Overview of Cover Crops and Green Manures
Weeds are simply any plant that is growing where you don't want it to. Some say it is a sign of unhealthy soil. Actually, the more diverse your weeds are, the more healthy your soil is. Think about it. If the soil of an area is that bad, then it would be bad enough to not even support weeds.
The following pdf is a more thorough explaination of Soil Solarization
There is no quick, organic method by which to get rid of quack grass, crab grass, bermuda grass. The problem with tilling is that it just breaks up the grass into little pieces and gets the nodes more thoroughly distributed in the soil. So long as the node is alive, it will develop into another plant. In many ways this intensifies the problem.
I don't know how large your area is, but here is what I did when I built my beds. This may not be the best method for everyone. I covered the areas of lawn that I wanted to turn into beds with thick layers of cardboard and newspaper or roof shingles or really thick layers of leaves to block out light completely. After a couple of weeks, the unwanted grass that was growing in the area is significantly weakened. I'll wait until we have a major rain so that the ground is soaked, then wait for it to dry enough so that the soil is loose and crumbly, never work it when it is muddy or you'll ruin the soil structure. It is incredibly easy to sink a spade in the soil while in this state. If you don't want to hand sift, a pitch fork also works well.
I'll use my spade to go foot by foot, turn the soil and hand sift out the stems of grass. Since the tops have been devoid of light, they can't feed the roots which significantly weaken. Enough so that if you lift a big chunk of soil you can quite literally grab a hold of a thick area of the stem and pull the entire length of the stem and the rest of the plant out quite easily. I like to hand sift the soil because once I remove the unwanted weeds and sift, I know I've gone thru every inch of soil and I never walk on that area again. I'll also take this time to incorporate compost as well. The whole process does take time but goes quicker than you'd imagine if you follow the procedure. If you get that much rain, raise your beds by simply mounding the soil in rows. Again, once you do this, you shoudn't have to do it again. Don't make them more than four feet wide so that you can reach in from either side. Raised beds will allow the soil to dry better instead of remaining wet.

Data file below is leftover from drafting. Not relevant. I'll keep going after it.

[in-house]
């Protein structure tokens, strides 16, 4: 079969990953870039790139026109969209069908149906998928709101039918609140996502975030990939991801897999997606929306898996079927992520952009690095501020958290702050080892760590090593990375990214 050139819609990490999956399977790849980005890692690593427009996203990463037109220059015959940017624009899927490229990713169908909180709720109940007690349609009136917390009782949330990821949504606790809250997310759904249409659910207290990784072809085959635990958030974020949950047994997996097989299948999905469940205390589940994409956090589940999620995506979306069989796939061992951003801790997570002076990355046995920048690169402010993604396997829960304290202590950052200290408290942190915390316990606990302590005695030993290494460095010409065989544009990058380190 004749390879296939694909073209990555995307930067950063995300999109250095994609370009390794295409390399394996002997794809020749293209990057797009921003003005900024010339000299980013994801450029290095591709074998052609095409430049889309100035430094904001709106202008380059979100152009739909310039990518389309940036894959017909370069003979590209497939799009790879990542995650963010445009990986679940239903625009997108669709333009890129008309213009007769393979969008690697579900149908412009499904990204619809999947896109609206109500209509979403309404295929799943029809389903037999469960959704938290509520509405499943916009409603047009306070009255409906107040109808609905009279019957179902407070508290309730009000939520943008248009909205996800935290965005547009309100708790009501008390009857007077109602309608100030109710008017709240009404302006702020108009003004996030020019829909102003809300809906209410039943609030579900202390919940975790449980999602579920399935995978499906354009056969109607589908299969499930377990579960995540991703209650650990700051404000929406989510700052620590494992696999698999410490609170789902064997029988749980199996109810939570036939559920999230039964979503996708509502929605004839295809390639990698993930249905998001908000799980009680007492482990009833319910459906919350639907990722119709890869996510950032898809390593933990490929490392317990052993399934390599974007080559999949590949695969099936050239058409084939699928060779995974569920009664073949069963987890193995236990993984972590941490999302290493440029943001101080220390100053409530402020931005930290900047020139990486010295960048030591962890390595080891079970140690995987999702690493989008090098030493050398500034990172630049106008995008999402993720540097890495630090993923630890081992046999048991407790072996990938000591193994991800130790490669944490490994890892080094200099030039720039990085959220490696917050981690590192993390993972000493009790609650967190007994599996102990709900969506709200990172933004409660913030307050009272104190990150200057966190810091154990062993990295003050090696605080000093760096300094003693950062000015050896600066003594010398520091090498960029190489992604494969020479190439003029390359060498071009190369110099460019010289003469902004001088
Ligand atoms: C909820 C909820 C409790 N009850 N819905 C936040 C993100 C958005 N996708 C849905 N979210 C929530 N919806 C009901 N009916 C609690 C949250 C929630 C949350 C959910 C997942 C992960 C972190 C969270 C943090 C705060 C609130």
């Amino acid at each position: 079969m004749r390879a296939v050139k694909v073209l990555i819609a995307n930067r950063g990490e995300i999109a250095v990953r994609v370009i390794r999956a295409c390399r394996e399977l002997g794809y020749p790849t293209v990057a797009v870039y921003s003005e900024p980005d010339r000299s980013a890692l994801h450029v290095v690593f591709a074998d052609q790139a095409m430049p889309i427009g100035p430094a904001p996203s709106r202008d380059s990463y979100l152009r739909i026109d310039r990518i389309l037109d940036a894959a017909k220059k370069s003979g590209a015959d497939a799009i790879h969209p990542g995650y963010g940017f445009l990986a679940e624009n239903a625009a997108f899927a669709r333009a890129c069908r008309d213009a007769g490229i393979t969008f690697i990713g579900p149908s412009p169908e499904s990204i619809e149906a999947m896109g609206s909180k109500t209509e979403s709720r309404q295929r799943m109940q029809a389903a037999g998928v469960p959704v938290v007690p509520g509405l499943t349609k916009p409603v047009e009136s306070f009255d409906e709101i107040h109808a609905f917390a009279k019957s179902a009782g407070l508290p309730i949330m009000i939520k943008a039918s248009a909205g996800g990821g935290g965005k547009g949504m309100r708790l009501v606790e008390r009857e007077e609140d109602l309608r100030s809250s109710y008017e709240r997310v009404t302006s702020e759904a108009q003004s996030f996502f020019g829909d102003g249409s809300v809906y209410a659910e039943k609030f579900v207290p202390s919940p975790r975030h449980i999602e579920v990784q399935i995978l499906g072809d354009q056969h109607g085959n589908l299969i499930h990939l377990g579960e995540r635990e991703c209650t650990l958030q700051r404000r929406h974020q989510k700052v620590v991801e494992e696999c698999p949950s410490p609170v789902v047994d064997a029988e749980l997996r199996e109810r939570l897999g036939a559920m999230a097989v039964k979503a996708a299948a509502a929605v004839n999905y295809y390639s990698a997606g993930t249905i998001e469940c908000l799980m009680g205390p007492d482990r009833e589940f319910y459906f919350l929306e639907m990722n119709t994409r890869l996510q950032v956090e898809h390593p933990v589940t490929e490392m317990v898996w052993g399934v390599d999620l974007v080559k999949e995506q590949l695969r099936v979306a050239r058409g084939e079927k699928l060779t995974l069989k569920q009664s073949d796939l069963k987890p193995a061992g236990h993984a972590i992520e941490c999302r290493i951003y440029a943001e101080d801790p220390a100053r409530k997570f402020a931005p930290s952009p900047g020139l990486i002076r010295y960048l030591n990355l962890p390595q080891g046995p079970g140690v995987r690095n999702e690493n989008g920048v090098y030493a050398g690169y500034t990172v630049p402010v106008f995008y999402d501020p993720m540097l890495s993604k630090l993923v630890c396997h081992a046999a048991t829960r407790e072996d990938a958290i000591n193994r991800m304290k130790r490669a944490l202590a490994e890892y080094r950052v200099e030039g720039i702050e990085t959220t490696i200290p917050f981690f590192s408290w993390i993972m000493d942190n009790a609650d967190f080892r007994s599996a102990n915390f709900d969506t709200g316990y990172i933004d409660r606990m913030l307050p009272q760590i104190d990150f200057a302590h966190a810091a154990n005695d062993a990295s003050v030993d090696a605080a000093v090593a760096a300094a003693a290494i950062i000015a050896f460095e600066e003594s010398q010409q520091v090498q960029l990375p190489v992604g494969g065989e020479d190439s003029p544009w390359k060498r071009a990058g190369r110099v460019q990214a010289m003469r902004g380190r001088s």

It is best to do this in the fall so your soil can recreate optimum soil structure over the winter, but you can do it in the spring as well.
If you still want to go the soil solarization route, I'd do it asap since this is the time of year when most of us get our warmest temps. There is no need to do it "all winter".
With either methods, you may still have a handful of unwanted weedes sprouting. Take care of them asap when you can pull the quickly with two fingers or skim with a hoe instead of having to dig out a large mass later. If you an afford the time after either method, wait a couple of weeks to allow any weed seeds to emerge. Turning soil will always bring up dormant seeds to the proper level and environment to sprout. Take care of them and then mulch with a good two inches of whatever mulch you want to use. If for a vegetable garden, do not use wood chip mulch unless it's the only mulch you have access to.
With your soil properly prepared and mulched, you should be relatively weed weed free for the rest of the season. And with regular maintenance, you'll be ahead of the weeds.Green manures
are best explained here:Overview of Cover Crops and Green Manures
Diatomaceous Earth will only help in controlling Squash Bugs when they are in their adult stage. It will not have an effect on eggs which can exist in the soil for months, the larvae, or the pupa. There is also no way to treat once and expect them to be gone even with chemical methods. If is is that much of a problem, consider not growing those crops. You can try to look for varieties that are resistant, but SVBs are persistent and you need to learn about thier life cycles and habits so you know what to look for, when, and how to control them at those stages (they'll never be eradicated).
Look here for more information on Squash Vine Borers
As for your cucumbers, you probably have the Spotted Cucumber Beetle or more likely and more destructive the Striped Cucumber Beetle. Learn more here
.But the only way to know is to inspect the damaged plant and see if you can find and positively identify the culprit before attempting control methods.